28. Landry R, Amara N, Rherrard I. Why are some university reesarchers more likely to create spin-offs than others? Evidence from Canadian university. Res Policy. 2006;35:1599–1615
29. Saunders C, Girgis A, Butow P, Crossing S, Penman A. From inclusion to independence—Training consumers to review research. Health Res Policy Syst. 2008;6:3
30. Resnik D. Setting biomedical research priorities: Justice, science, and public participation. Kennedy Inst Ethics J. 2001;11:181–204
31. Kuhfeld WF. Marketing Research Methods in SAS. SAS Technical Paper MR2010. 2010 Cary, NC SAS Institute Inc.
32. Lancsar E, Louviere J, Flynn T. Several methods to investigate relative attribute impact in stated preference experiments. Soc Sci Med. 2007;64:1738–1753
33. Swait J, Louviere J. The role of the scale parameter in the estimation and comparison of multinomial logit models. J Market Res. 1993;30:305–314
34. Stewart RJ, Caird J, Oliver K, Oliver S. Patients’ and clinicians’ research priorities. Health Expect. 2011;14:439–448
35. Miller JD. Public understanding of, and attitudes toward, scientific research: What we know and what we need to know. Public Understand Sci. 2004;13:273–294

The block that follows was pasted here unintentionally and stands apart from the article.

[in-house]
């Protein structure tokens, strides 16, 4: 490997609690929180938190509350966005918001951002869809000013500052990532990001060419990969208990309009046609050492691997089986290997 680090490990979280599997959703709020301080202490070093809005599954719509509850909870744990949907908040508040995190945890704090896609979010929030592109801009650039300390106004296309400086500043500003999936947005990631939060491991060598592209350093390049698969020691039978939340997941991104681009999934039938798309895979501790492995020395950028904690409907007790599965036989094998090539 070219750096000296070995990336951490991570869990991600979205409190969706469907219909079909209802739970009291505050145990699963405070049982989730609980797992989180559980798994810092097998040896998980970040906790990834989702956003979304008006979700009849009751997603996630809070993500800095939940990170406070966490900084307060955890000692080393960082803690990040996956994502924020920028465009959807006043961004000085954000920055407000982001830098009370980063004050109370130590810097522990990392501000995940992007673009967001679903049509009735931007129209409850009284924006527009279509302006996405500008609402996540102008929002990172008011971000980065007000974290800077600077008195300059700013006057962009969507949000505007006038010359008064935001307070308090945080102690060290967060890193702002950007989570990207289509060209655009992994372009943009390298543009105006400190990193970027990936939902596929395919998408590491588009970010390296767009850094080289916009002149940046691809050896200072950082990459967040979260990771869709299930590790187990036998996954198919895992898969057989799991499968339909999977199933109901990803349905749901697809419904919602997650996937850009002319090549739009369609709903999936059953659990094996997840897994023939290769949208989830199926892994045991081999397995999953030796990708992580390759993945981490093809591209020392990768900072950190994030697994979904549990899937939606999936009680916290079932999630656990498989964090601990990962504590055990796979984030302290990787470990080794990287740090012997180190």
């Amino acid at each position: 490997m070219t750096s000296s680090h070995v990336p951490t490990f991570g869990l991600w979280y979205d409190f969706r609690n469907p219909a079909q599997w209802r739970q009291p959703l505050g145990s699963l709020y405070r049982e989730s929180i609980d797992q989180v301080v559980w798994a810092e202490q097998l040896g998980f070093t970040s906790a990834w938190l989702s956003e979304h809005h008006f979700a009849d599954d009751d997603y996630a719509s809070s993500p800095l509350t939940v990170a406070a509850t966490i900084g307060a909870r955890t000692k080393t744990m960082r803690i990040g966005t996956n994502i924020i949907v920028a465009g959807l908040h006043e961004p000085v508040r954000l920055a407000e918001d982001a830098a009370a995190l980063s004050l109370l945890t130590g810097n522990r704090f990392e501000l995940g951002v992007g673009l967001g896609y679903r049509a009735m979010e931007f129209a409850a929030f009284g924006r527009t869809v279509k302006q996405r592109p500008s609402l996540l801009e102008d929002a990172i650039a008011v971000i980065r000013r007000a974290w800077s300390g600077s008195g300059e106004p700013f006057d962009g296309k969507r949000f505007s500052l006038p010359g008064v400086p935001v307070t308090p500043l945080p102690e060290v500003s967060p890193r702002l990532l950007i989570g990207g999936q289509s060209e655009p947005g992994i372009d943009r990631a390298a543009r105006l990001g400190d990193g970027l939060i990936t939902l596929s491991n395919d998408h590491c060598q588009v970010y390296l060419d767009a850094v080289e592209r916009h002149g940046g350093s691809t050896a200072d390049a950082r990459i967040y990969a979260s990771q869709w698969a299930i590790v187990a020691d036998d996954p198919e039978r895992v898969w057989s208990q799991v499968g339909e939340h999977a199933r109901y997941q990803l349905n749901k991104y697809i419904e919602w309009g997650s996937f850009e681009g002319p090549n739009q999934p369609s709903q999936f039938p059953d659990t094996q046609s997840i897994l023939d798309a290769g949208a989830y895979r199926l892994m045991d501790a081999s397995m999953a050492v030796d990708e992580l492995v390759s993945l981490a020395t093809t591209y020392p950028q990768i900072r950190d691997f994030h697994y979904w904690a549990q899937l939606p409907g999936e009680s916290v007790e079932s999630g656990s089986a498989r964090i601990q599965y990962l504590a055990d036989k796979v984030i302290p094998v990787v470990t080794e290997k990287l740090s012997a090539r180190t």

36. Johns MM, Barnes M, Florencio PS. Restoring balance to industry–academia relationships in an era of institutional financial conflicts of interest: Promoting research while maintaining trust. JAMA. 2003;289:741–746
37. Johnston J, Wasunna AAHastings Center. . Patents, biomedical research, and treatments: Examining concerns, canvassing solutions. Hastings Cent Rep. 2007;37:S1–36
38. Tallon D, Chard J, Dieppe P. Relation between agendas of the research community and the research consumer. Lancet. 2000;355:2037–2040
39. Macilwain C. Science economics: What science is really worth. Nature. 2010;465:682–684
40. Hensher DA, Rose JM, Greene WH. The implications on willingess to pay of respondents ignoring specific attributes. Transportation. 2005;32:203–222
41. Green C, Gerard K. Exploring the social value of health-care interventions: A stated preference discrete choice experiment. Health Econ. 2009;18:951–976
42. Lindsey D. Using citation counts as a measure of quality in science measuring what’s measurable rather than what’s valid. Scientometrics. 1989;15:189–203
43. Mars MM, Bercovitz J, James BE. Toward measuring the social and economic value of university innovation: A survey of the literature. Adv Stud Entrep Innov Econ Growth. 2009;19:1–25